I would walk the five miles from my house in Coventry Village to the campus of UConn where I’d find an empty practice room with a piano. There, with two or three coffees to go, I’d inch my way forward in this film in my mind. The scenes unfolded with images and words about snow, the way it looked on distant hills and in cornfields, by brooks and stone walls, in the brief bright daylight of Winter and in the quickly fading dusk.

It wrote itself, really. Instrumental sections appeared and vanished, then demanded to be heard. Tones of instruments and shades of vocals became clear. Above all, the feeling of it all just felt exactly right.

All ten minutes of it. Long by the standards of radio, even college radio, but I wasn’t thinking about that.


When it was what I considered not “done” but waiting to be performed, I set it aside until a year later when I formed The Grayson Hugh Quartet. I taught it to the musicians and recorded it. I performed it twice with this band, once in 1980 at a concert at The Children’s Museum Planetarium in West Hartford and again in the same year at a club on the Upper West Side of Manhattan called Trax.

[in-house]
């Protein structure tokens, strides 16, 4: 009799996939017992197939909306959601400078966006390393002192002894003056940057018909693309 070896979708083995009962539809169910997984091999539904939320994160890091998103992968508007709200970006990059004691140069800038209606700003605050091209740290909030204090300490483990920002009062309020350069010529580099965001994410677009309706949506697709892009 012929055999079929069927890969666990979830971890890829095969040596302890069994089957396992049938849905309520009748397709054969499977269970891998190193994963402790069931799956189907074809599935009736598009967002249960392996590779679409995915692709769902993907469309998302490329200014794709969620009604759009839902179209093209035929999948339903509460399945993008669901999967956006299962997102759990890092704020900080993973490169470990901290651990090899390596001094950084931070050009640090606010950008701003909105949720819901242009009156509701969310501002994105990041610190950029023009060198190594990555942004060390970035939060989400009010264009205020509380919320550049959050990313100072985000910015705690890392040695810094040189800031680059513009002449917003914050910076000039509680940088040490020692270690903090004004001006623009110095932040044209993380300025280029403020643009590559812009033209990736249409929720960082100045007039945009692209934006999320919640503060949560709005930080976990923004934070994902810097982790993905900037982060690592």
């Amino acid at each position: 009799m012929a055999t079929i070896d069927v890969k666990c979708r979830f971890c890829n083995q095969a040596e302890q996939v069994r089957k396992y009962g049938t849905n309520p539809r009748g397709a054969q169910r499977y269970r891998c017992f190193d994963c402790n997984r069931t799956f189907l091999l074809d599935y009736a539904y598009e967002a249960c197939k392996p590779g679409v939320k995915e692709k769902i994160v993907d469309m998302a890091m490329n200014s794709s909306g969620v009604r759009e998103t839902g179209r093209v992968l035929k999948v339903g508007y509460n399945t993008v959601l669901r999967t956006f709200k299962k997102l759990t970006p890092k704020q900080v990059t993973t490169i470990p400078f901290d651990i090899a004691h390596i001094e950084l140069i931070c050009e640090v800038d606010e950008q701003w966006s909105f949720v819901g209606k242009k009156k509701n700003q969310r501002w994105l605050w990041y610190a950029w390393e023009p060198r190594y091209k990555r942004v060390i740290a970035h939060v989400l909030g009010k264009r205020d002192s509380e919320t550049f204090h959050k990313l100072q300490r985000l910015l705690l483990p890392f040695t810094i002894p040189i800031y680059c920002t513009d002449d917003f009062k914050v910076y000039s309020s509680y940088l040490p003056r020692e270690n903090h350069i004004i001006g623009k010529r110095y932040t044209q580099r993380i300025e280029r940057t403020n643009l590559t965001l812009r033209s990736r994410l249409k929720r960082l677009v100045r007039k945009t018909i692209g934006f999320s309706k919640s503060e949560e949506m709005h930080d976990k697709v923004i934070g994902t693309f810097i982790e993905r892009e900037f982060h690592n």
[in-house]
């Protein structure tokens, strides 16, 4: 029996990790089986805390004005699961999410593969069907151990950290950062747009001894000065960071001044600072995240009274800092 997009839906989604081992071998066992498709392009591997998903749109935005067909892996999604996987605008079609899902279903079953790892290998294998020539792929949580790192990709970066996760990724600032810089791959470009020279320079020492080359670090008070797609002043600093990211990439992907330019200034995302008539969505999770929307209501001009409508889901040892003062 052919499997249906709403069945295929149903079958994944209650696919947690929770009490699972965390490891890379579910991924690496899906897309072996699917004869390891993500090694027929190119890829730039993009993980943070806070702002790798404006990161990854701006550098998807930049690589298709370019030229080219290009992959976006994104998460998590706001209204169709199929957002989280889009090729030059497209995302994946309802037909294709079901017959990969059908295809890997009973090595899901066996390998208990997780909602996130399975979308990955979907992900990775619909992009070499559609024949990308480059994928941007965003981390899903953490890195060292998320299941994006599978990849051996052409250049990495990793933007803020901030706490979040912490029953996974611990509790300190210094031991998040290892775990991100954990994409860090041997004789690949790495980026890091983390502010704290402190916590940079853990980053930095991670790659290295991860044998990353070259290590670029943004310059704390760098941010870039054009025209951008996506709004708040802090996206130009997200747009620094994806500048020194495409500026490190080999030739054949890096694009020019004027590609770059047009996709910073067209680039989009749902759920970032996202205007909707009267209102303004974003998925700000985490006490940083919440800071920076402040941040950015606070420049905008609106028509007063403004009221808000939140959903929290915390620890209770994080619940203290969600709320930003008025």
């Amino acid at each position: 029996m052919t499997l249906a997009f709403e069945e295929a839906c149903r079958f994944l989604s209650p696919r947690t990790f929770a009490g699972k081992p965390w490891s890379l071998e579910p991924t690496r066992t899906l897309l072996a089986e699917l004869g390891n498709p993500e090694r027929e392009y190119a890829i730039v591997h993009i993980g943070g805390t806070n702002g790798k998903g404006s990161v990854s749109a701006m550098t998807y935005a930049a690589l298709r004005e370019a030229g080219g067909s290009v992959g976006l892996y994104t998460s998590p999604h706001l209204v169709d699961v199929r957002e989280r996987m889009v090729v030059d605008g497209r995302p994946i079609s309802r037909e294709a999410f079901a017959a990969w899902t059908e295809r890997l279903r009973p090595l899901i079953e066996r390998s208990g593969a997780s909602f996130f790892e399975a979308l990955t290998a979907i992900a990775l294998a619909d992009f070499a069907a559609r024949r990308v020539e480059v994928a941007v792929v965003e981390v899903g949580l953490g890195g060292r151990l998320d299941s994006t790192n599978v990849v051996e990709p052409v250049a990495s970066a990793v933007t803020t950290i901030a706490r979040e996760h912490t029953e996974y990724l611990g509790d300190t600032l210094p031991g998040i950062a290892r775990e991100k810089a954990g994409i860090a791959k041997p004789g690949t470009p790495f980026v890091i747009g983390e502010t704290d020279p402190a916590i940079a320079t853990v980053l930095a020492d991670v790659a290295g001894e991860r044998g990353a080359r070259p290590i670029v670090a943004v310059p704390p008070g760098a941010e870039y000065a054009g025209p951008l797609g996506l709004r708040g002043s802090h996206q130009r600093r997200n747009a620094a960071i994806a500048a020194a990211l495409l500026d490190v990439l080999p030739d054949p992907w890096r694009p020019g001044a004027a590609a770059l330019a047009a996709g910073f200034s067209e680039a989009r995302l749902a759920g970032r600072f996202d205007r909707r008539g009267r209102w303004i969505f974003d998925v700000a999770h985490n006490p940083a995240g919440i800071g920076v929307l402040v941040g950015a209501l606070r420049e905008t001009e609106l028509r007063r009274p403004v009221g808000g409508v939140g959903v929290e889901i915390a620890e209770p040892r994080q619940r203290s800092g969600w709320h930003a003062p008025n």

It was one of my favorite songs and always knew I wanted to do more with it, but it wasn’t until I was assembling the songs for  “An American Record” in 2007 – 2010 that it finally found a home. This was my first release in fifteen years, and I wanted this album to be stretch the limits of my musical styles.

Much like those aniseed pastilles, the creation of “Bluewhite” took as long as it took to be finished. There was no rushing it.

Here, then (on, as I write this, a cold February day in New England) is “Bluewhite”. It seems only appropriate that it should be presented as a kind of movie, a slide show, if you will, photos by yours truly.

I hope you enjoy the journey as much as I did creating it.




  1. buffalotompeabody says:

    This is one of my favorites. It reminds me of Robert Frost’s “Stopping by Woods on a Snowy Evening.” The Power of Words and Music to make us feel we are part of the world around us, especially in moments of solitude, is it’s supreme magic. You have the heart and soul of a poet and thank you for sharing it.